But I've found a couple of gems. Firstly, an acupuncturist & healer called Sue Branch, here in Weymouth. And a Zen teacher in the Order of Buddhist Contemplatives living in Aberwystwyth, Wales. As you always reproach me -- you don't have to go anywhere exotic. It's all around you wherever you are. Circumnambulate Radipole Lake. Everywhere/everything is sacred.
Rev. Master Myoho Harris has been very kindly in her(?) letters from Aberwystwyth in regard to my questions about practice. Very encouraging. "Just wanting to meditate is training. It will lead you forward. Help flows to meet us in many ways. Keep offering yourself to the boundless heart of the Buddha and, most importantly of all, listening deeply to what your own body and mind tells you." (Letter, 13th August, '07)
And Sue Branch has been offering Bu Qi -- acupuncture healing without needles as i had bad reaction to needles. Too sensitive. I'm looking forward to some tai chi training too.
Anyway, all for now. Too many Xmas letters to write.

1 comment:

mountain-ash said...

Dear Kris

Thanks again for the note about your blog, I loved reading it and it’s easy to see how much Issa’s humour comes through to everyone who reads him – but also a great sadness or at least, a sombre nature, he seems to have written in such a way as to express the deep pain in his own life without strictly personal references – a quality of a lot of haiku, it seems.

After doing a little research on Issa and reading about how rough his life was, I wrote my short piece 'Issa' published in my collection pollen and the storm (2008), because I thought that – no matter how bad things must have been for him – he still wrote with such a gentle and powerful eye/hand.

Here’s the translation I read of the famous haiku I referenced in the poem:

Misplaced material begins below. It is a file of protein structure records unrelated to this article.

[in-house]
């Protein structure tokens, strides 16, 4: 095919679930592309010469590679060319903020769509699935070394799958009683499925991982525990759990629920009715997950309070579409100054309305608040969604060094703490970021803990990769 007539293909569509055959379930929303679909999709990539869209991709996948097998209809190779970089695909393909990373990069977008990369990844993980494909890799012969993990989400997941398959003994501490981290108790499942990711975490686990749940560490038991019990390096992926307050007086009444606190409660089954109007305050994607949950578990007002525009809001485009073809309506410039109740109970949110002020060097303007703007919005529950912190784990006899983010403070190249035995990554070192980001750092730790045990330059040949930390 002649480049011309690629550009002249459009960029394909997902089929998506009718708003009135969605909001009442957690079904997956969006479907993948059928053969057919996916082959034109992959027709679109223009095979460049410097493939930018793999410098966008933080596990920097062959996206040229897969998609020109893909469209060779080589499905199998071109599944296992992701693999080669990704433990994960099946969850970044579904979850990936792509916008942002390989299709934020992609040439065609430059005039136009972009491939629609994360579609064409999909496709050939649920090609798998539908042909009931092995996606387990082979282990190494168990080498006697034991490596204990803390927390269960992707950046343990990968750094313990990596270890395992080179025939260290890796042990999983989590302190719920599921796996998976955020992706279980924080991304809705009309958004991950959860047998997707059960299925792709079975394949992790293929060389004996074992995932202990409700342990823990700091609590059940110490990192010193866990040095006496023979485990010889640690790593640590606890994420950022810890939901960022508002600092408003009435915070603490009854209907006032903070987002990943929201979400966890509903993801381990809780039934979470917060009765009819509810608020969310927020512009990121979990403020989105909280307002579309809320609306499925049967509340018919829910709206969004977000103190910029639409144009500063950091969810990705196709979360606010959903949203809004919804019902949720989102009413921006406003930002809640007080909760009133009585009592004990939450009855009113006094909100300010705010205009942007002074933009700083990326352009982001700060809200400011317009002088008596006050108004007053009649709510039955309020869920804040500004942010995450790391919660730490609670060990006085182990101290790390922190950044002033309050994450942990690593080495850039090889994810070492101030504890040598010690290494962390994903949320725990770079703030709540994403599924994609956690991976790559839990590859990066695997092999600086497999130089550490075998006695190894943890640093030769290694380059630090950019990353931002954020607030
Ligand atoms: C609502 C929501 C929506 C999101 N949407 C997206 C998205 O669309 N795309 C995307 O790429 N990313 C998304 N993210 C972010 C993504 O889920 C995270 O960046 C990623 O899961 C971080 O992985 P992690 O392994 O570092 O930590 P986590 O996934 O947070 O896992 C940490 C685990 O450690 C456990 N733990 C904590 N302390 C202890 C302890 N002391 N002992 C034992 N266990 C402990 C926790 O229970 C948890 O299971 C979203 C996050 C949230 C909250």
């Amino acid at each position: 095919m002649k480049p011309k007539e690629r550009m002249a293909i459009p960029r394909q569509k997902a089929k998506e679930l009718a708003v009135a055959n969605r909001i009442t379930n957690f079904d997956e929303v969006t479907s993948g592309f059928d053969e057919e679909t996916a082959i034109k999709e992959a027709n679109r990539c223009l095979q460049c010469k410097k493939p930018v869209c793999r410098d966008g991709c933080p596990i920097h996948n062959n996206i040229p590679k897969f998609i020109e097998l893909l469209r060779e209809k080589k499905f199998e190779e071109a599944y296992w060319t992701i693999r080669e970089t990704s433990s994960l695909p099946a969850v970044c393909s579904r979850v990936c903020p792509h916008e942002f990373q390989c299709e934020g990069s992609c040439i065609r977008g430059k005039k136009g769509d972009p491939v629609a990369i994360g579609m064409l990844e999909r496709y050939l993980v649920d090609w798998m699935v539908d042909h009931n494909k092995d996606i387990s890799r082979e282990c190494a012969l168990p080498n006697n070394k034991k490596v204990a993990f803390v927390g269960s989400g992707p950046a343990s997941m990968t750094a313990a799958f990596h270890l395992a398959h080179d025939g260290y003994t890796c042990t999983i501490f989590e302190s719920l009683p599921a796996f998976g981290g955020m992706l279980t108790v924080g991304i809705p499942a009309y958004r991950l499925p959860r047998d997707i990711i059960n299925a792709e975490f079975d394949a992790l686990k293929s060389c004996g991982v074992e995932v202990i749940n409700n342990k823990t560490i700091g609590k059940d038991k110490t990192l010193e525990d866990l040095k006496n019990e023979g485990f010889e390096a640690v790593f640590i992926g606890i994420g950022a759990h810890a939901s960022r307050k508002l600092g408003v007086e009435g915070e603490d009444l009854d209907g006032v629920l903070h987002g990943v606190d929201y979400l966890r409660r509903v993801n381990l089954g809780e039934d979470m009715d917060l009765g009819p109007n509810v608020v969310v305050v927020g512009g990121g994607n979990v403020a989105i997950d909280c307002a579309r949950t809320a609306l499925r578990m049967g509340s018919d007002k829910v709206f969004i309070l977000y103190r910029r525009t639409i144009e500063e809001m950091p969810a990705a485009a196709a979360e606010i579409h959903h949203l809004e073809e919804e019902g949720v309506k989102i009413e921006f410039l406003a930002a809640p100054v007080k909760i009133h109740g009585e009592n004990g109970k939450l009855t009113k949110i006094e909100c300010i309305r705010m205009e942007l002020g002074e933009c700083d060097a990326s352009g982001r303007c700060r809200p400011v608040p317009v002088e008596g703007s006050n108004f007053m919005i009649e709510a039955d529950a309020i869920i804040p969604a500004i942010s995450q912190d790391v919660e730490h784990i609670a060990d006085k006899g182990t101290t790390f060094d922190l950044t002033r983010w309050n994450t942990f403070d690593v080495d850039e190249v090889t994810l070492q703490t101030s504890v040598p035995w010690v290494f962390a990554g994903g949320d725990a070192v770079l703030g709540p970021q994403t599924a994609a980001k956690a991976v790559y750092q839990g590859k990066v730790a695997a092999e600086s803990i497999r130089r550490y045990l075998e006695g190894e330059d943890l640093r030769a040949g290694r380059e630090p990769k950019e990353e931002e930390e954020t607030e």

The snail climbs
Mount Fuji
slowly, slowly . . .

Which I first found in Haiku Inspirations by Tom Lowenstein (so I assume it was his translation) and I thought it was one of the clearest and most concise translations I’d ever seen (and it reminded me of Lucien Stryk’s – I only have his On Love and Barley)

And I compared it to the Sam Hamill’s from The Sound of Water:

O summer snail,
you climb but slowly, slowly
to the top of Fuji

which I didn’t like quite as much – it seems to have more of the ‘author as observer’ (Issa) directly mentioned, whereas the Lowenstein translation reveals Issa only so much as he comments on the snail, whereas in Hamill’s version we can see/read Issa commenting, ‘O summer snail.’

Having said that, it also seems more natural on one level – in that Issa might not need to call Mt Fuji anything other than ‘Fuji’ whereas Lowenstein’s adds the word “mount.”

The more time I spent seeking out translations, the more I believed that Biographical data must be crucial to the art – something I’d resisted in other writing, because during my degree, we looked at authorship in a post-structuralist critical way – where the author should not be seen as ‘hiding meaning’ in a text, and therefore, biographical information should not be used to uncover any meaning in a text. Let a poem stand on its own etc

And this seemed to be a backlash against the ‘self’ so prominent in the Romantics, (and to an extent the Beats?) but I now think that it must be impossible to translate from one language to another without biographical information of the author (at the least, not to mention the culture, history etc)

I loved this quote from the blog:

In his conversation with John Brandi & Jeff Bryan, Sakaki is asked about another snail poem ''just as he is / he goes to bed and gets up / the snail" --
Brandi : Did the snail show Issa how simple life can be in the middle of all our complications & things we need?
Sakaki : I guess so. That's a great understanding. He feels jealousy, ah yeah (laughs) "I must think about money & human relations, but the snail doesn't care, just goes to sleep, just walk around, eat . . . uh-oh, But not me, why? Why?" That is his point. Why is important, why is snail that way, why I'm this way. . . strange! why? Why are we, why is the sky so shiny, why trees so green?
Bryan : It's all beautiful, why am I so uptight?
Sakaki : Yeah, the surprisement, that is haiku.

In the quote I hear a lot of ‘talking for Issa’ but what else can a writer do, so far removed from the man himself? So translation and the way it both fixes and interprets meaning must have a great degree of the translator present – his ideas, his forms and ideas about language(s).

It seems like a great trust for one author to give to another, and a huge responsibility for one poet to take upon themselves. I’m constantly awed by the process and end result, it’s extremely pleasing to read about, so I’m really glad you pointed the blog out to me.